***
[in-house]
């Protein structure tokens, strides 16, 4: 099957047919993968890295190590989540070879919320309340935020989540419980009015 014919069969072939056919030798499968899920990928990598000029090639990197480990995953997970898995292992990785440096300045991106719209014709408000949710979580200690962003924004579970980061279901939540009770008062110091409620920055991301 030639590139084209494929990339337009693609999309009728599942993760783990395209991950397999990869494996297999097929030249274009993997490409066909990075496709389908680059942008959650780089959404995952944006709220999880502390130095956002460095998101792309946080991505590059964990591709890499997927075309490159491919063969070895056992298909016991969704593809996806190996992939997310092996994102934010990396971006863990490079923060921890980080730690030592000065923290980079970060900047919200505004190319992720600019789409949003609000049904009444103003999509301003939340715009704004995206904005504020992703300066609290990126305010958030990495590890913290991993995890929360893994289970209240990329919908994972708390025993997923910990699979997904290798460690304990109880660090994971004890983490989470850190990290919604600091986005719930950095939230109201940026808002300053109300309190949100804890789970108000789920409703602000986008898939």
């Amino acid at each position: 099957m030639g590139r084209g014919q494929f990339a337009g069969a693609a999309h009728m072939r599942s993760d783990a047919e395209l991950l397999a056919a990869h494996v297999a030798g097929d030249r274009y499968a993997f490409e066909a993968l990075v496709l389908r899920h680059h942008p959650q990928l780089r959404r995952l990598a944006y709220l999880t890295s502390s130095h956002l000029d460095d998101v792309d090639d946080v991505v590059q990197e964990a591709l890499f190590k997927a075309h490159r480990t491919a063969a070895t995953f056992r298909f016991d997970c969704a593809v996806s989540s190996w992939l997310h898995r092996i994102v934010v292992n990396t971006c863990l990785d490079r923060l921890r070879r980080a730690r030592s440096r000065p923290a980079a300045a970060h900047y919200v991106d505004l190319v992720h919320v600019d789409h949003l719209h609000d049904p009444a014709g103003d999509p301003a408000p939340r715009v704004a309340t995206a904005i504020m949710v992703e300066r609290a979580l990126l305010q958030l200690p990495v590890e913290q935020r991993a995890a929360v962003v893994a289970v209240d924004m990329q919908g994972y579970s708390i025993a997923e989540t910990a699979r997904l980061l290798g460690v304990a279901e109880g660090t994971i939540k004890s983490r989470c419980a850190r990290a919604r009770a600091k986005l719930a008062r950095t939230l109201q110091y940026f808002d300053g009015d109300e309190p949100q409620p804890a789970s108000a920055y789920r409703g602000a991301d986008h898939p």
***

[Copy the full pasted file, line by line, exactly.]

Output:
[in-house]
């Protein structure tokens, strides 16, 4: 099957047919993968890295190590989540070879919320309340935020989540419980009015 014919069969072939056919030798499968899920990928990598000029090639990197480990995953997970898995292992990785440096300045991106719209014709408000949710979580200690962003924004579970980061279901939540009770008062110091409620920055991301 030639590139084209494929990339337009693609999309009728599942993760783990395209991950397999990869494996297999097929030249274009993997490409066909990075496709389908680059942008959650780089959404995952944006709220999880502390130095956002460095998101792309946080991505590059964990591709890499997927075309490159491919063969070895056992298909016991969704593809996806190996992939997310092996994102934010990396971006863990490079923060921890980080730690030592000065923290980079970060900047919200505004190319992720600019789409949003609000049904009444103003999509301003939340715009704004995206904005504020992703300066609290990126305010958030990495590890913290991993995890929360893994289970209240990329919908994972708390025993997923910990699979997904290798460690304990109880660090994971004890983490989470850190990290919604600091986005719930950095939230109201940026808002300053109300309190949100804890789970108000789920409703602000986008898939």
């Amino acid at each position: 099957m030639g590139r084209g014919q494929f990339a337009g069969a693609a999309h009728m072939r599942s993760d783990a047919e395209l991950l397999a056919a990869h494996v297999a030798g097929d030249r274009y499968a993997f490409e066909a993968l990075v496709l389908r899920h680059h942008p959650q990928l780089r959404r995952l990598a944006y709220l999880t890295s502390s130095h956002l000029d460095d998101v792309d090639d946080v991505v590059q990197e964990a591709l890499f190590k997927a075309h490159r480990t491919a063969a070895t995953f056992r298909f016991d997970c969704a593809v996806s989540s190996w992939l997310h898995r092996i994102v934010v292992n990396t971006c863990l990785d490079r923060l921890r070879r980080a730690r030592s440096r000065p923290a980079a300045a970060h900047y919200v991106d505004l190319v992720h919320v600019d789409h949003l719209h609000d049904p009444a014709g103003d999509p301003a408000p939340r715009v704004a309340t995206a904005i504020m949710v992703e300066r609290a979580l990126l305010q958030l200690p990495v590890e913290q935020r991993a995890a929360v962003v893994a289970v209240d924004m990329q919908g994972y579970s708390i025993a997923e989540t910990a699979r997904l980061l290798g460690v304990a279901e109880g660090t994971i939540k004890s983490r989470c419980a850190r990290a919604r009770a600091k986005l719930a008062r950095t939230l109201q110091y940026f808002d300053g009015d109300e309190p949100q409620p804890a789970s108000a920055y789920r409703g602000a991301d986008h898939p």